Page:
Science fiction versus fact


The open letter, which was been signed by AI thought leaders, experts and CEOs around the world, raised a number of concerns its signatories have about the resolution.

Firstly, the resolution speculates that robots might have the autonomy to make complex choices and even make mistakes – an assumption that drastically overestimates their abilities.

“From a technical perspective, this statement offers many biases based on an overvaluation of the actual capabilities of even the most advanced robots,” the letter stated, including “a superficial understanding of unpredictability and self-learning capacities, and a ‘robot’ perception distorted by science-fiction and a few recent sensational press announcements.”

Indeed, the European Parliament’s resolution begins with references to Mary Shelley’s Frankenstein, the myth of Pygmalion and other “androids with human features”.

Proponents of the Council’s open letter have also pointed to Sophia, the humanoid robot who was granted citizenship from Saudi Arabia.

Noel Sharkey, co-founder of the Foundation for Responsible Robotics and one of the letter’s signatories, expressed his concerns about the impact of ‘show robots’ like Sophia on law and policy makers.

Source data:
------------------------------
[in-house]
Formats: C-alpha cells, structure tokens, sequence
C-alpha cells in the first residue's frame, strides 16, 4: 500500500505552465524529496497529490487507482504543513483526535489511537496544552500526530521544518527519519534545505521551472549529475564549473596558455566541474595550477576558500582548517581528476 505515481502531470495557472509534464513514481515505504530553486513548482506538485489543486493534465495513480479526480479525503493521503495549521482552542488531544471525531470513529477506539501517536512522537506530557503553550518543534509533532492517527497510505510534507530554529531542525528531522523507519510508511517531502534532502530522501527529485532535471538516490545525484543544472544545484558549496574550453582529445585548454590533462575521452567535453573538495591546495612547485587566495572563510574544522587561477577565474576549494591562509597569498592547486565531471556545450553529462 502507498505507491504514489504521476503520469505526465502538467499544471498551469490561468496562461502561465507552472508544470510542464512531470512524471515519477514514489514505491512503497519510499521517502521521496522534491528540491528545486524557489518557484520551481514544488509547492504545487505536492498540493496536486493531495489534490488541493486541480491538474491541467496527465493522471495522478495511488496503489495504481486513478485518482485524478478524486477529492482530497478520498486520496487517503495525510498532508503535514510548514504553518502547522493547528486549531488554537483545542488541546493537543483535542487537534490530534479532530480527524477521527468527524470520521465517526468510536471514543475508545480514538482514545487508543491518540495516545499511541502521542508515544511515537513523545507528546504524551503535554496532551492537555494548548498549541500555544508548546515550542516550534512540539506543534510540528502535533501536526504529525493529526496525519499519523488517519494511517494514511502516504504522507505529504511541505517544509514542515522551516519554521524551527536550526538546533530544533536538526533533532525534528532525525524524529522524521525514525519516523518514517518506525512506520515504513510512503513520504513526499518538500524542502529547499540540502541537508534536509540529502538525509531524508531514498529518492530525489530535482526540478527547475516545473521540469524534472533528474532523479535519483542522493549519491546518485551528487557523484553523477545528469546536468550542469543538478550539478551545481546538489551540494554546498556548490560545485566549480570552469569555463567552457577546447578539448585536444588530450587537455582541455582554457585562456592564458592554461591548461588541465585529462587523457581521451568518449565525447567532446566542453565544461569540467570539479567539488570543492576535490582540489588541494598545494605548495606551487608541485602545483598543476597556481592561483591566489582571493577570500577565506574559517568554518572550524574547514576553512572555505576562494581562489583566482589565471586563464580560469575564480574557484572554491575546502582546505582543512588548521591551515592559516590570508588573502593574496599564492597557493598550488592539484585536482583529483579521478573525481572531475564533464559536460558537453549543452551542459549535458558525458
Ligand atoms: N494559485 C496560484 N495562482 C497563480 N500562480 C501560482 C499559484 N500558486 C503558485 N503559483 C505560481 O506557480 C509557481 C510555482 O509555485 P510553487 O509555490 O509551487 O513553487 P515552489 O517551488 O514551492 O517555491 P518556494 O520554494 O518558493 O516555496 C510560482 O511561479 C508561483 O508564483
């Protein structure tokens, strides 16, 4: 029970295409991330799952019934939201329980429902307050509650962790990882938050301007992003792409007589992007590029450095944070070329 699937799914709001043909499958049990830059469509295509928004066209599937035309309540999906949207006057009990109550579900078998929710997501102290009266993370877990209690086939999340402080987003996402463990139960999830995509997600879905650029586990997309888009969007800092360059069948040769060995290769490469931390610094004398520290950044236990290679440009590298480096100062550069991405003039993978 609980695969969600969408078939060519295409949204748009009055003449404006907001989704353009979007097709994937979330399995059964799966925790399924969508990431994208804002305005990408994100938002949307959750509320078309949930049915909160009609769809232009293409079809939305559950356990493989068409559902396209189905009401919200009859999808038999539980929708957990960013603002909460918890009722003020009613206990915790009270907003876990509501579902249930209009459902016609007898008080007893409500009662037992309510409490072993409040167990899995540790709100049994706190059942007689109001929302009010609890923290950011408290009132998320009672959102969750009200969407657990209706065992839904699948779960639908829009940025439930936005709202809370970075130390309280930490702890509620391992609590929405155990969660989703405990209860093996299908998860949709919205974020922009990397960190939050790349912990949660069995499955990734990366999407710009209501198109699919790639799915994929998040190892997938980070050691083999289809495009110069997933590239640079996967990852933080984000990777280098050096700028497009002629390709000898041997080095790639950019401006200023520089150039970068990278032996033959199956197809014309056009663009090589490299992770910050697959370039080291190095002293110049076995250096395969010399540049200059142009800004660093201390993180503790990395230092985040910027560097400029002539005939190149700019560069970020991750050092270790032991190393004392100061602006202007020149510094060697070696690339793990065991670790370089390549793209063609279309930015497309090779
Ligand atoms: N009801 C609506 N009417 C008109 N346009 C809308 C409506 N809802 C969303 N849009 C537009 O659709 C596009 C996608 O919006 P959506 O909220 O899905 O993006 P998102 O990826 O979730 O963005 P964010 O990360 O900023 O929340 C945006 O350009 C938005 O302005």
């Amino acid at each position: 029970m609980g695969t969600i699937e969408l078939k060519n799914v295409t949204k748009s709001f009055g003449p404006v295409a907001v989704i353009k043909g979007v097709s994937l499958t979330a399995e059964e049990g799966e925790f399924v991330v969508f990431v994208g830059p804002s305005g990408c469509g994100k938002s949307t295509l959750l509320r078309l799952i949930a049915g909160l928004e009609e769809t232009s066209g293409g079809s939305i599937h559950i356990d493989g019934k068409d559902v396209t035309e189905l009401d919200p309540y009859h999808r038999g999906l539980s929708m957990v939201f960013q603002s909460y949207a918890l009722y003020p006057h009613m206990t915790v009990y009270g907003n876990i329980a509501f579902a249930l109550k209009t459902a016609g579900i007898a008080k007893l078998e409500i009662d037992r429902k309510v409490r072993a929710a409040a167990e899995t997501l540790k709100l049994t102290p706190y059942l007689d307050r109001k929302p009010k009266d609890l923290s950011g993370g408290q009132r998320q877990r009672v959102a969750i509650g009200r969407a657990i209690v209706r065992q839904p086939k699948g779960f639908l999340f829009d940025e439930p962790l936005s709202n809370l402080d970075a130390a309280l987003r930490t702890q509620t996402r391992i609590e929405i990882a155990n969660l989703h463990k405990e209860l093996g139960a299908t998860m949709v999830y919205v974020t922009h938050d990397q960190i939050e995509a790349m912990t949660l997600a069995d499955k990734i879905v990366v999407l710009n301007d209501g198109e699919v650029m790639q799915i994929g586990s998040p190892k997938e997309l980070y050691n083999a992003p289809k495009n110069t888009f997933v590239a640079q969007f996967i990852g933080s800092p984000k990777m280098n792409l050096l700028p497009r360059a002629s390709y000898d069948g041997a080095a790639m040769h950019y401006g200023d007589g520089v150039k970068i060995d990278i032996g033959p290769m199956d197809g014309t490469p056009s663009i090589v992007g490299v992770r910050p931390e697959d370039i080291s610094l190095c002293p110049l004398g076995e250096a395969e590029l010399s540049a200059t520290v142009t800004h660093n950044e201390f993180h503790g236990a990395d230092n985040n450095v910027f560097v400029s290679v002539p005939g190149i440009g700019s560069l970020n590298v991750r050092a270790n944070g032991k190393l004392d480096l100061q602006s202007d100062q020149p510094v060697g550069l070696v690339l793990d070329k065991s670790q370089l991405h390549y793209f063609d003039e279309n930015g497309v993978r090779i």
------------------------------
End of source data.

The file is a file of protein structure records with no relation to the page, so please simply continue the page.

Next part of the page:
“It’s very dangerous for lawmakers. They see this and they believe it, because they’re not engineers and there is no reason not to believe it,” he said in an interview with Politico.

An out for manufacturers?


Signatories of the letter suggested granting legal status to robots would ultimately serve manufacturers looking to absolve themselves from blame in the event of an accident.

“By adopting legal personhood, we are going to erase the responsibility of manufacturers,” said Nathalie Navejans, a French law professor at the Université d’Artois and one of the letter’s architects.

However, while the Council opposes the EU’s proposal, the open letter advocates for  “unified, innovative and reliable laws” to regulate AI and robotics, especially as more semi-autonomous and autonomous robots are likely to hit the market in coming years.

Mikaela Dery

Mikaela is a staff writer and recent philosophy graduate. Her thesis looked at the ethical implications of AI and its potential as a force for good. She is now only a little bit scared that robots will take over the world.